October 13, 2023
Weil advised Microsoft Corporation in the completion of its $68.7 billion acquisition of Activision Blizzard, Inc., developer of the Call of Duty franchise, Candy Crush and other popular video games, after securing the final regulatory clearance required for the merger to proceed from the UK Competition and Markets Authority (CMA). Weil has been acting as global antitrust counsel for Microsoft, successfully steering the merger through review processes in 17 jurisdictions worldwide.
The CMA’s approval of the merger on October 13, 2023 followed an innovative process. The CMA originally prohibited the merger in April 2023 at the conclusion of an in-depth Phase 2 investigation, citing concerns that Microsoft would withhold access to Activision games from cloud gaming rivals post-acquisition. Microsoft appealed the CMA’s adverse decision before the UK Competition Appeal Tribunal. However, before the appeal reached a hearing, Microsoft submitted a restructured merger proposal to the CMA involving the divestment of the cloud streaming rights to Activision’s games outside the EEA to Ubisoft Entertainment SA. Following a new merger investigation, on September 22, 2023, the CMA found that the divestment to Ubisoft substantively addressed its previous concerns. While the CMA identified a limited set of residual concerns, Microsoft addressed these through a set of undertakings given to the CMA, paving the way for the CMA’s clearance decision.
Weil has successfully led Microsoft through several other regulatory hurdles in order to enable closing of the company’s largest ever acquisition, first announced in January 2022. This included securing conditional approval from the European Commission, which had raised similar concerns to the CMA regarding the impact of the merger on cloud gaming rivals, in May 2023.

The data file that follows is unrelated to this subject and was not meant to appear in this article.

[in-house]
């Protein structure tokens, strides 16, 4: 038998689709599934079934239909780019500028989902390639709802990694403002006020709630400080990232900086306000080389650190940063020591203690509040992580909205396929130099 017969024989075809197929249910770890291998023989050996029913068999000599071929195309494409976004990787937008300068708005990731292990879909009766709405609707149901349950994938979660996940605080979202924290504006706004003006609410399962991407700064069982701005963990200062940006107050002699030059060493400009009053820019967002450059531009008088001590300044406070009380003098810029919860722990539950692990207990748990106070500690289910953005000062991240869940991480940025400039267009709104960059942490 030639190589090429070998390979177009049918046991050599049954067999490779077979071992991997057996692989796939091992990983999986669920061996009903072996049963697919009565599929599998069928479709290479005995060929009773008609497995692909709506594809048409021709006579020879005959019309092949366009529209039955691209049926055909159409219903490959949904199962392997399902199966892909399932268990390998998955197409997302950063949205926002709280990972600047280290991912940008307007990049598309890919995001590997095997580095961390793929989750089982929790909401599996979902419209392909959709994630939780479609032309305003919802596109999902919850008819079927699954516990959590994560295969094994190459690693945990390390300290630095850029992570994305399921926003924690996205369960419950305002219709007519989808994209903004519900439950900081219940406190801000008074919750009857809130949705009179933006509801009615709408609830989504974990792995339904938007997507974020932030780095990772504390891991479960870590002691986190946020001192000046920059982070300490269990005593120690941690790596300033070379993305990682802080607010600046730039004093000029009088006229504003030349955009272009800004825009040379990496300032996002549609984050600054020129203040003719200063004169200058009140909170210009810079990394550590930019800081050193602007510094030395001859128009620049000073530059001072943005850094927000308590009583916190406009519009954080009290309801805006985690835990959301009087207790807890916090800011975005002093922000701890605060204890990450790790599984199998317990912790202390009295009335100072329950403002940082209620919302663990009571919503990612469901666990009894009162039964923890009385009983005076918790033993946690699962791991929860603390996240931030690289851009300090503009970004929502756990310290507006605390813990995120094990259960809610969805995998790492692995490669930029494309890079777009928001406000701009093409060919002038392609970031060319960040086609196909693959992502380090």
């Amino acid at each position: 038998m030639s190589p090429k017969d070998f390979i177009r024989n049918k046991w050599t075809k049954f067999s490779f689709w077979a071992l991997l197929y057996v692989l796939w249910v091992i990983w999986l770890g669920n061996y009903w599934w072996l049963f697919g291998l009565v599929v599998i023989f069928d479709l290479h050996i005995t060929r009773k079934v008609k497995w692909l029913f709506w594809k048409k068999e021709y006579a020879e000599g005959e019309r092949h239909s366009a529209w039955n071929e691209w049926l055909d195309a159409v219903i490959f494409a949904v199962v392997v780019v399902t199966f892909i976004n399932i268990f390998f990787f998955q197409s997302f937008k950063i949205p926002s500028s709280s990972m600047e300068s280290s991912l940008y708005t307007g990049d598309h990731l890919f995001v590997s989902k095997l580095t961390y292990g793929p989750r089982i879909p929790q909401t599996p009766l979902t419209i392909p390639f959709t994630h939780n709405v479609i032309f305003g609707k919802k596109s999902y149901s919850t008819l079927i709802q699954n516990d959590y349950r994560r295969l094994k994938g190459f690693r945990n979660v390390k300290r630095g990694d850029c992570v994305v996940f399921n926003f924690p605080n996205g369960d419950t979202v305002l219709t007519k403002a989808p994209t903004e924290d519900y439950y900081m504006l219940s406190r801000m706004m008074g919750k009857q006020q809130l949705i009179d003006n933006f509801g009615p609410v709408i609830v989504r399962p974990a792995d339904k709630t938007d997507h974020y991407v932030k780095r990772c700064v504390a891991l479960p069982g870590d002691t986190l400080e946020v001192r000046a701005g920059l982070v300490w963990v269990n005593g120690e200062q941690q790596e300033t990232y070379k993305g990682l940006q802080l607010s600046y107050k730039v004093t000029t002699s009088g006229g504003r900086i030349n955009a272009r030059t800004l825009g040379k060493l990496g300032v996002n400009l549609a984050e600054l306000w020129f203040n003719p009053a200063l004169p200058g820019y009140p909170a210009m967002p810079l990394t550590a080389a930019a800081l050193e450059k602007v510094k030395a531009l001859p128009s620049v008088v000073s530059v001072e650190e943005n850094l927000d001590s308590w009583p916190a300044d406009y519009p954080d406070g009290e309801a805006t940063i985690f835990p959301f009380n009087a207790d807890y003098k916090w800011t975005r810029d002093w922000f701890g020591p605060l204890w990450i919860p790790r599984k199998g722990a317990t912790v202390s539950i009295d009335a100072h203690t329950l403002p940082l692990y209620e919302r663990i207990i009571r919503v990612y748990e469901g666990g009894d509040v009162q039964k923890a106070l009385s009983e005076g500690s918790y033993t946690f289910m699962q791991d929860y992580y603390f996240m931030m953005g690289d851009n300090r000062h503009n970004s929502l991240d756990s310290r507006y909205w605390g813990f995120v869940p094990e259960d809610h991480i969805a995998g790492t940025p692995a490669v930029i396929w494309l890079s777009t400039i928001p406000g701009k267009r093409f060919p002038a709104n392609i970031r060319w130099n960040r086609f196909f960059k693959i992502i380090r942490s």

In July 2023, Microsoft defeated a request by the U.S. Federal Trade Commission to preliminarily enjoin the merger, following a five-day bench trial before Judge Jacqueline Scott Corley in the Northern District of California. The FTC’s unsuccessful effort to enjoin the merger is the first litigated federal court challenge of a vertical transaction by the agency in decades. Judge Corley considered the evidence presented by Microsoft dispositive in rejecting the FTC’s claim that there was a risk that Microsoft could injure competition by withholding Activision content from rivals.
Weil, working with local counsel, has also gained approval for the merger in Brazil, Chile, China, Japan, New Zealand, Saudi Arabia, Serbia, South Africa, South Korea, Taiwan, Turkey and Ukraine.
“It has been a privilege to work with the Microsoft team to enable this transaction to close and help the business realize its vision of bringing innovative gaming experiences to vast, new audiences,” said Michael Moiseyev, co-head of Weil’s antitrust practice in the U.S., based in Washington, D.C.
“The transaction was subject to unprecedented levels of scrutiny by global regulators, but ultimately the concerns were able to be addressed,” added Jenine Hulsmann, head of Weil’s European antitrust practice, based in London.
The Weil team leading the global regulatory effort to secure clearance for the merger was by led Washington D.C. antitrust partners Michael Moiseyev and Megan Granger, London antitrust partner Jenine Hulsmann, Brussels antitrust partner Niklas Maydell and London litigation partner Jamie Maples. The team also included counsel Chris Chapman, Nafees Saeed, Annagiulia Zanazzo and associates Rachel Crosswell, Jakob Dewispelaere, Marie-Marie de Fays, Matthew Gibbon, Jayati Handa, Marija Momic, Tyler Phelps, Robert Eyres, Chris Lee, Nicole Payne, Clémence Coppin, Ines Sousa Mendes, Rhys Williams, Charlotte de Vitry, Nya Gavin, Patrick May, Jenny Patroclou, Hannah Berry and Venetia Hudd. Weil worked closely with Wilkinson Stekloff, lead trial counsel, in the federal court FTC proceeding.